July 11, 2017
October 18, 2016
The UK Chapter of CoreNet Global, in partnership with HOK’s WorkPlace practice, has released a new report that studies the impact of coworking from a corporate real estate (CRE) perspective. With coworking now one of the fastest-growing sectors of the commercial real estate market, the new report, Coworking: A Corporate Real Estate Perspective, examines the drivers of coworking from the demand and supply side, the industry risks and implications for corporate real estate, as well as information about the owners, coworkers and centres. The CoreNet Global / HOK Coworking report highlights the ideas that changing business priorities and the need to attract talented people, reduce real estate costs, improve speed to innovation and increase productivity are driving corporations to consider different workplace models, including on- and off-site coworking.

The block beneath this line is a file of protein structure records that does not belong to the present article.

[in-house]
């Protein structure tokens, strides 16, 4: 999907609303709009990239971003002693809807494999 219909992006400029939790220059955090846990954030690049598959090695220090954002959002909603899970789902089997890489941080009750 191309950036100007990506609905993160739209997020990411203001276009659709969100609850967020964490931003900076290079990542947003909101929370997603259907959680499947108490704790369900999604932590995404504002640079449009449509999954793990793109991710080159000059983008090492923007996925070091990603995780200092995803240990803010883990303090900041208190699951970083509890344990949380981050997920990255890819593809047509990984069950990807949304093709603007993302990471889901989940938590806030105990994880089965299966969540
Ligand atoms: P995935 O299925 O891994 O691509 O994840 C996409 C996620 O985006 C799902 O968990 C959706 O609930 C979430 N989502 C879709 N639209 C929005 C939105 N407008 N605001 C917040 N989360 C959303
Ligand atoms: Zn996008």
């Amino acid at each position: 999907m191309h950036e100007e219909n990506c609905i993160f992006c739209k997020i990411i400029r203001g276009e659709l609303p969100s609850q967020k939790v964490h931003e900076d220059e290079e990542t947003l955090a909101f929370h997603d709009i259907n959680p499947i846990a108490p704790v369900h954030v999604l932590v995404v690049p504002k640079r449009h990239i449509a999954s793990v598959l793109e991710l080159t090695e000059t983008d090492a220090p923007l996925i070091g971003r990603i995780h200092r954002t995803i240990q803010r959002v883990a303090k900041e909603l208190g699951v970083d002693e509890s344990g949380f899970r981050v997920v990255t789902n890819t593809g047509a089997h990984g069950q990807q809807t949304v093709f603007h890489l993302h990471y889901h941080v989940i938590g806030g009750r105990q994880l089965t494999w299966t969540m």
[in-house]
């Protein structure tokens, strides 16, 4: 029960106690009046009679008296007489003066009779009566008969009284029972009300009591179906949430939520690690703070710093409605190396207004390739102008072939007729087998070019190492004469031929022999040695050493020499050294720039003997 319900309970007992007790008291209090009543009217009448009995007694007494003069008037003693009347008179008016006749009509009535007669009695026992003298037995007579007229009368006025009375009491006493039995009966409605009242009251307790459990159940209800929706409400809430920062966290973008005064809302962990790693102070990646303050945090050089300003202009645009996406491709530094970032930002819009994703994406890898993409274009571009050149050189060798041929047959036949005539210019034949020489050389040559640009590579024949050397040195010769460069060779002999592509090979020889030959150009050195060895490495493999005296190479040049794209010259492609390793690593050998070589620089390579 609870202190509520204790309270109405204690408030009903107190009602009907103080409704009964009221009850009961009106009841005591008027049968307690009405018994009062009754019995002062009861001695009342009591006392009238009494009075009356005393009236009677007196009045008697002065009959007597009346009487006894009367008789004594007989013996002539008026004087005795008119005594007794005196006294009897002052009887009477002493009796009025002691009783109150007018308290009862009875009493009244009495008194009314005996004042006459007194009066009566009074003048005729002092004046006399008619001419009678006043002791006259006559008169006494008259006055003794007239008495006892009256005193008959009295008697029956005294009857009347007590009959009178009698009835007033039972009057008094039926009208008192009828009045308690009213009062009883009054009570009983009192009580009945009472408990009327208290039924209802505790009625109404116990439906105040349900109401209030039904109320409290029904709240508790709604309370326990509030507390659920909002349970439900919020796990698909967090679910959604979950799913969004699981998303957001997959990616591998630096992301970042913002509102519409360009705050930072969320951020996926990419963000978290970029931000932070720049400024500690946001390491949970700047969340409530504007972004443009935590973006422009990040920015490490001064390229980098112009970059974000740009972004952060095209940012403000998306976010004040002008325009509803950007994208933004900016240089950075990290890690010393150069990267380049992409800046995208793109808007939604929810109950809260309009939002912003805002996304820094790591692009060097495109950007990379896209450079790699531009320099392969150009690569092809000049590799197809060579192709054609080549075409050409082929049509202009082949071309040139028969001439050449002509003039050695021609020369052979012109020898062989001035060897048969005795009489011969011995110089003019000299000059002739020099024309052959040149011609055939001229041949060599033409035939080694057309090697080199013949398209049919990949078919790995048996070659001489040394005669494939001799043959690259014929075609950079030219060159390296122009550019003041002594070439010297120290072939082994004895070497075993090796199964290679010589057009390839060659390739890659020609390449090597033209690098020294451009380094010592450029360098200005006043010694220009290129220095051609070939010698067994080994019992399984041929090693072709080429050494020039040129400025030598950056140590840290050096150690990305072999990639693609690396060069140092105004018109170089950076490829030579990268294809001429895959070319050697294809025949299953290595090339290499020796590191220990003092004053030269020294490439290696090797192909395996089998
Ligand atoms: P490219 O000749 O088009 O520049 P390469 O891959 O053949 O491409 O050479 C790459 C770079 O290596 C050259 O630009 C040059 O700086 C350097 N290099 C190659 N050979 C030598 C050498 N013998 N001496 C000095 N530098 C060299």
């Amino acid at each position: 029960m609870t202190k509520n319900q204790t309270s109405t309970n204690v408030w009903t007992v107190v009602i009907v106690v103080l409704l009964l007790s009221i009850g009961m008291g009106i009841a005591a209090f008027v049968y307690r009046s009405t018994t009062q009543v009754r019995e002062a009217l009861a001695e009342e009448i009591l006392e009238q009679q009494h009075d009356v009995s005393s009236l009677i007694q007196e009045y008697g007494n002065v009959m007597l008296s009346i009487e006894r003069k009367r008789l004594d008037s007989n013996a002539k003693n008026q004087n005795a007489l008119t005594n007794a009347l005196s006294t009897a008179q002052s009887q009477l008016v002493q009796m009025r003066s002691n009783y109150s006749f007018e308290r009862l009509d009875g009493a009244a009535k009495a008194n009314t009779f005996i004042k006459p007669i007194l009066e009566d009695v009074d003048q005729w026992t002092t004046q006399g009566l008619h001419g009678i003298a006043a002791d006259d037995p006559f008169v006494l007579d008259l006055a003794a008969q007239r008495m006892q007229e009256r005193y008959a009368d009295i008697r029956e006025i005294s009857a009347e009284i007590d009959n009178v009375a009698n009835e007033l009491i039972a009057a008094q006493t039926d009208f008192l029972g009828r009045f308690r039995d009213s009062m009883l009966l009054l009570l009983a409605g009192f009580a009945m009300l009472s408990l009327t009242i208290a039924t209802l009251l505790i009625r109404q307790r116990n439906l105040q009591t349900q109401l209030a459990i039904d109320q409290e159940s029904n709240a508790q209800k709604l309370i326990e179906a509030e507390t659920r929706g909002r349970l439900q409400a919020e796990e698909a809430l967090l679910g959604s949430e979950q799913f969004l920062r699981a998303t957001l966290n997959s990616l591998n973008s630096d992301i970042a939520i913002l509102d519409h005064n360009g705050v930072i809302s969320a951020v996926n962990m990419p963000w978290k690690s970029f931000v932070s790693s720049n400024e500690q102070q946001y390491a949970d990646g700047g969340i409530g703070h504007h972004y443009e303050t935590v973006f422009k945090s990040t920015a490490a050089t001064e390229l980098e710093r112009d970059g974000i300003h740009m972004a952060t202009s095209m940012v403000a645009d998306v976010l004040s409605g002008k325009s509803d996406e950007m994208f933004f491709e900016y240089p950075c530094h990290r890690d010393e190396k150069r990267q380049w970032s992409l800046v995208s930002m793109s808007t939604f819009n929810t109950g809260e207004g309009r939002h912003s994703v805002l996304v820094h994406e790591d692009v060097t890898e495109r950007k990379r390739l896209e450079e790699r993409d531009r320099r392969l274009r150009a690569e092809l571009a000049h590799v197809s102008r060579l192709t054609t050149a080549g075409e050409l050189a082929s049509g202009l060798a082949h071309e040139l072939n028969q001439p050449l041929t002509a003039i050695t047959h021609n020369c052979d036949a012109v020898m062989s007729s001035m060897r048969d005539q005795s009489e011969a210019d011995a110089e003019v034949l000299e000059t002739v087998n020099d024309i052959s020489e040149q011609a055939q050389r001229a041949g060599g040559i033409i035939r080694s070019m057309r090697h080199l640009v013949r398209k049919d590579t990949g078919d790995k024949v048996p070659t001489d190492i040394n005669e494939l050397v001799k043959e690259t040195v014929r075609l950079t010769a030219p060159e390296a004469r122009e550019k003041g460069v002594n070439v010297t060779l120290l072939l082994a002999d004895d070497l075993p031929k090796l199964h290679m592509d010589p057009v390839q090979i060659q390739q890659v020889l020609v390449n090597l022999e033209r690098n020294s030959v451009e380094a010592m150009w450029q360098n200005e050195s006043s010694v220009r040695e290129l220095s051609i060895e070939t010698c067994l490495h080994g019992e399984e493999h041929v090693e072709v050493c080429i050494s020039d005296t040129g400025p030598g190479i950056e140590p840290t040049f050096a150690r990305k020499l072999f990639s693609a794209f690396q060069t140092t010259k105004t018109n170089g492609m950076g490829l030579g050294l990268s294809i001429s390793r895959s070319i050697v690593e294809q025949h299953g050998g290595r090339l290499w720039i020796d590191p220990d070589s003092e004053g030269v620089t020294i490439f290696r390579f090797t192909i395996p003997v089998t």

September 26, 2016
The idea that coworking is primarily for the self-employed, tech startups and other small firms who can’t afford permanent offices in the world’s expensive cities has been challenged with the news HSBC has moved 300 staff into a coworking space in Hong Kong, according to a report in the South China Morning Post. The bank has rented the workstations in WeWork’s space in Causeway Bay, one of the world’s most expensive districts for offices and shops. The bank has taken out a large scale corporate membership with WeWork for the 300 members of its digital and transformation team. According to the report, a spokesman from CBRE claimed that the move is less about saving money than it is with providing short term flexibility in a time of economic uncertainty. However you view that, the bank is saving as much as HK$2.45 million a month with the move (£240,000 or $320,000). The annual cost savings are estimated at HK$23,640 per person.